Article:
Gerard Libaridian, a prominent U.S.-Armenian scholar who had held senior posts in Armenia’s first post-Soviet government, on Wednesday downplayed the significance of a new Russian-Armenian military agreement that will be signed this week.
In an interview with RFE/RL’s Armenian service, Libaridian insisted that the agreement can not serve as a safeguard against a renewed war in Nagorno-Karabakh and only highlight Armenia’s failure to make peace with Azerbaijan and Turkey.
“The country’s security will be tied to the military field much more than with the diplomatic one,” he said. “That means we have not managed to solve our problems with neighbors.”
The deal will take the form of amendments to a 1995 Russian-Armenian treaty that formalized the presence of Russian troops in Armenia. Libaridian served at the time as a national security adviser to then President Levon Ter-Petrosian. He was also Yerevan’s top Karabakh negotiator in the early and mid-1990s.
The amendments will extend Russia’s lease on the Armenia base by 24 years, to 2044, and upgrade its mission. They stipulate that the Russian troops will have to not only protect “interests of the Russian Federation” but also “ensure the security of the Republic of Armenia” jointly with the Armenian army. They also commit Russia to supplying its regional ally with “modern and compatible weaponry and special military hardware.”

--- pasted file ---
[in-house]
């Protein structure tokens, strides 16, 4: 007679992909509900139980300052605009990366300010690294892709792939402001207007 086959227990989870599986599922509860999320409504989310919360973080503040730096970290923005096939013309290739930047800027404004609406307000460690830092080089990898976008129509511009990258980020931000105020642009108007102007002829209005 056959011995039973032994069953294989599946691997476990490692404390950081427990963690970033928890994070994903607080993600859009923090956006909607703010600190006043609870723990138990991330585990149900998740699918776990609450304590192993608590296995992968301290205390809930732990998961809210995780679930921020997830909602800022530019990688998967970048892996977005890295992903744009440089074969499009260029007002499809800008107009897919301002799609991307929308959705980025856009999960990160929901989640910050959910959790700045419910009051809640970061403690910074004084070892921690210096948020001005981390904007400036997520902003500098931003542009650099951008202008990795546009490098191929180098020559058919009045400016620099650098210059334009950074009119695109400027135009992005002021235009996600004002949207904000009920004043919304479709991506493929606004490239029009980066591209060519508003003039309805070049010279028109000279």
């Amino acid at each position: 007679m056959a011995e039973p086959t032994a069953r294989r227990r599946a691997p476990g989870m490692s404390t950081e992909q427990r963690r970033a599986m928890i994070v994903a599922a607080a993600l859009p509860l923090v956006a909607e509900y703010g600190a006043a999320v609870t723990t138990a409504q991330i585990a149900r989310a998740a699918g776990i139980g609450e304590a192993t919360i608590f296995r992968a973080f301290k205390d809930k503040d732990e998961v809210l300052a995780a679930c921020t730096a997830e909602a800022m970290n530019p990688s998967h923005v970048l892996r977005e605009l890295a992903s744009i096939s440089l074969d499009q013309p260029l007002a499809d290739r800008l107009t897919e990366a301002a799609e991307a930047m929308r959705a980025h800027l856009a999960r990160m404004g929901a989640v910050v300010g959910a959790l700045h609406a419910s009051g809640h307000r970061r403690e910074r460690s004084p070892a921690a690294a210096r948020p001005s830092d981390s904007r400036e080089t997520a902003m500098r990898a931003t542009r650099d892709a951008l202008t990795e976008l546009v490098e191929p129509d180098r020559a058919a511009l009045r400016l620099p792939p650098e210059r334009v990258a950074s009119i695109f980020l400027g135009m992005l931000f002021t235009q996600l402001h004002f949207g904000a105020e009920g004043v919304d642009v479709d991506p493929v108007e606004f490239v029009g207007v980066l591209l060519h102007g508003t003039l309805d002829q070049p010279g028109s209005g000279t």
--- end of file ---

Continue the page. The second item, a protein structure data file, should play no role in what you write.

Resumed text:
According to top representatives of President Serzh Sarkisian’s Republican Party (HHK), this will discourage Azerbaijan from attempting to solve the Karabakh conflict by force. Some of them also say that the amended treaty will commit Moscow to supporting the Armenian side in case of renewed fighting in Karabakh.
Libaridian dismissed such claims. “The 1995 treaty has a provision, which I’m sure will remain in the new one, that if there are military hostilities within Armenia’s borders Russian won’t automatically come to [Armenia’s] aid,” he said.
“That is, if one party [to the treaty] is subjected to attack, there will be consultations with the other,” he added. “It’s the other side that will decide whether or not to participate [in the war.] And I don’t think that provision will be changed.”
Libaridian, who presently teaches Armenian history at the University of Michigan, claimed that Russia will definitely defend Armenia only if the latter is attacked by Turkey. “But in the case of Azerbaijan, I’m not sure that Russia would come to Armenia’s aid because I’m sure that Azerbaijan would not launch such an attack without Moscow tacit or vocal consent,” he said.
The amendments are expected to be signed during Russian President Dmitry Medvedev’s visit to Armenia that begins on Thursday. The trip will be followed by an informal summit of the Collective Security Treaty Organization (CSTO), a Russian-led defense pact of seven former Soviet republics, including Armenia.